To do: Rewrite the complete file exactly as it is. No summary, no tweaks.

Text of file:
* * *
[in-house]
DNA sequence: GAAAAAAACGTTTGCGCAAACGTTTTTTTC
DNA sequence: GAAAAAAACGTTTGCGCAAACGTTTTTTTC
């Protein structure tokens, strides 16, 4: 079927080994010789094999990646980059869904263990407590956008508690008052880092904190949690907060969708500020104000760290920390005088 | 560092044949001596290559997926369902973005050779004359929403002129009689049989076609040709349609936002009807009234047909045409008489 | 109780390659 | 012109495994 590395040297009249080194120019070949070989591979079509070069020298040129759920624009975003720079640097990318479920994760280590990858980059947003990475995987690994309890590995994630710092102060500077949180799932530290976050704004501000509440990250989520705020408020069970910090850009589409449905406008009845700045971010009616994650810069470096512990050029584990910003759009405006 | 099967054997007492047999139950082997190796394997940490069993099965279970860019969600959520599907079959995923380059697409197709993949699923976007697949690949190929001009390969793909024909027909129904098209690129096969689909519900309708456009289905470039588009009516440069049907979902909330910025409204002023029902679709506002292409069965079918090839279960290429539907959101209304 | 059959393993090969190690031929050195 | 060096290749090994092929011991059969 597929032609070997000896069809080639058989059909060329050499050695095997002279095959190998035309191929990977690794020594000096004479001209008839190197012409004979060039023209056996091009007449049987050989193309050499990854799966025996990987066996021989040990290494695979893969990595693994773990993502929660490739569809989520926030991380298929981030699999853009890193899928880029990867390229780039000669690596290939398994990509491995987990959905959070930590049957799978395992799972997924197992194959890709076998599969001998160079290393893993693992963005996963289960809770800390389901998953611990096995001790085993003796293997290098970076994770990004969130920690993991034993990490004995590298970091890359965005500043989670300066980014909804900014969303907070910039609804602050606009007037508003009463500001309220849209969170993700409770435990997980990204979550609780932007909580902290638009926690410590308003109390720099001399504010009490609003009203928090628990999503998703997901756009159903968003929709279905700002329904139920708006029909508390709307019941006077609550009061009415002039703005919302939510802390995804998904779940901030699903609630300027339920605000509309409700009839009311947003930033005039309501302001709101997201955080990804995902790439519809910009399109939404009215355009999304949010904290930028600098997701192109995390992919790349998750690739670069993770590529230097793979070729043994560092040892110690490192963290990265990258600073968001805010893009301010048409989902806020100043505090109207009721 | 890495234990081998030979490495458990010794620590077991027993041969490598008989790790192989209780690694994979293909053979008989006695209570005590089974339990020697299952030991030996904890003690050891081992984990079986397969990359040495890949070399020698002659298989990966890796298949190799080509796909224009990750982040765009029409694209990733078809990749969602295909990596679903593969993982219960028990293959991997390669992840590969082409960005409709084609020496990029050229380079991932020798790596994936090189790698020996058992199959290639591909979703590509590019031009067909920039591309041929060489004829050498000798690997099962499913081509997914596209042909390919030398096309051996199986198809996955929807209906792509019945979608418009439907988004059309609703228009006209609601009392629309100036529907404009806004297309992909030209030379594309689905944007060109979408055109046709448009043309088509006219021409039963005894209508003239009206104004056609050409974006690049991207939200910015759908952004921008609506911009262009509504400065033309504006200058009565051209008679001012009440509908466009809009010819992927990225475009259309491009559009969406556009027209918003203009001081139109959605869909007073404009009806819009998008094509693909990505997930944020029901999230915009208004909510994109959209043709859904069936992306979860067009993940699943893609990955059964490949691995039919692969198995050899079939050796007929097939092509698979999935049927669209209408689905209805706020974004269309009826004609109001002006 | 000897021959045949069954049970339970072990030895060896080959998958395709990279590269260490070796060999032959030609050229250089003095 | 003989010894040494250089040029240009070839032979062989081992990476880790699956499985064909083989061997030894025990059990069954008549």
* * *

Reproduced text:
[in-house]
DNA sequence: GAAAAAAACGTTTGCGCAAACGTTTTTTTC
DNA sequence: GAAAAAAACGTTTGCGCAAACGTTTTTTTC
């Protein structure tokens, strides 16, 4: 079927080994010789094999990646980059869904263990407590956008508690008052880092904190949690907060969708500020104000760290920390005088 | 560092044949001596290559997926369902973005050779004359929403002129009689049989076609040709349609936002009807009234047909045409008489 | 109780390659 | 012109495994 590395040297009249080194120019070949070989591979079509070069020298040129759920624009975003720079640097990318479920994760280590990858980059947003990475995987690994309890590995994630710092102060500077949180799932530290976050704004501000509440990250989520705020408020069970910090850009589409449905406008009845700045971010009616994650810069470096512990050029584990910003759009405006 | 099967054997007492047999139950082997190796394997940490069993099965279970860019969600959520599907079959995923380059697409197709993949699923976007697949690949190929001009390969793909024909027909129904098209690129096969689909519900309708456009289905470039588009009516440069049907979902909330910025409204002023029902679709506002292409069965079918090839279960290429539907959101209304 | 059959393993090969190690031929050195 | 060096290749090994092929011991059969 597929032609070997000896069809080639058989059909060329050499050695095997002279095959190998035309191929990977690794020594000096004479001209008839190197012409004979060039023209056996091009007449049987050989193309050499990854799966025996990987066996021989040990290494695979893969990595693994773990993502929660490739569809989520926030991380298929981030699999853009890193899928880029990867390229780039000669690596290939398994990509491995987990959905959070930590049957799978395992799972997924197992194959890709076998599969001998160079290393893993693992963005996963289960809770800390389901998953611990096995001790085993003796293997290098970076994770990004969130920690993991034993990490004995590298970091890359965005500043989670300066980014909804900014969303907070910039609804602050606009007037508003009463500001309220849209969170993700409770435990997980990204979550609780932007909580902290638009926690410590308003109390720099001399504010009490609003009203928090628990999503998703997901756009159903968003929709279905700002329904139920708006029909508390709307019941006077609550009061009415002039703005919302939510802390995804998904779940901030699903609630300027339920605000509309409700009839009311947003930033005039309501302001709101997201955080990804995902790439519809910009399109939404009215355009999304949010904290930028600098997701192109995390992919790349998750690739670069993770590529230097793979070729043994560092040892110690490192963290990265990258600073968001805010893009301010048409989902806020100043505090109207009721 | 890495234990081998030979490495458990010794620590077991027993041969490598008989790790192989209780690694994979293909053979008989006695209570005590089974339990020697299952030991030996904890003690050891081992984990079986397969990359040495890949070399020698002659298989990966890796298949190799080509796909224009990750982040765009029409694209990733078809990749969602295909990596679903593969993982219960028990293959991997390669992840590969082409960005409709084609020496990029050229380079991932020798790596994936090189790698020996058992199959290639591909979703590509590019031009067909920039591309041929060489004829050498000798690997099962499913081509997914596209042909390919030398096309051996199986198809996955929807209906792509019945979608418009439907988004059309609703228009006209609601009392629309100036529907404009806004297309992909030209030379594309689905944007060109979408055109046709448009043309088509006219021409039963005894209508003239009206104004056609050409974006690049991207939200910015759908952004921008609506911009262009509504400065033309504006200058009565051209008679001012009440509908466009809009010819992927990225475009259309491009559009969406556009027209918003203009001081139109959605869909007073404009009806819009998008094509693909990505997930944020029901999230915009208004909510994109959209043709859904069936992306979860067009993940699943893609990955059964490949691995039919692969198995050899079939050796007929097939092509698979999935049927669209209408689905209805706020974004269309009826004609109001002006 | 000897021959045949069954049970339970072990030895060896080959998958395709990279590269260490070796060999032959030609050229250089003095 | 003989010894040494250089040029240009070839032979062989081992990476880790699956499985064909083989061997030894025990059990069954008549």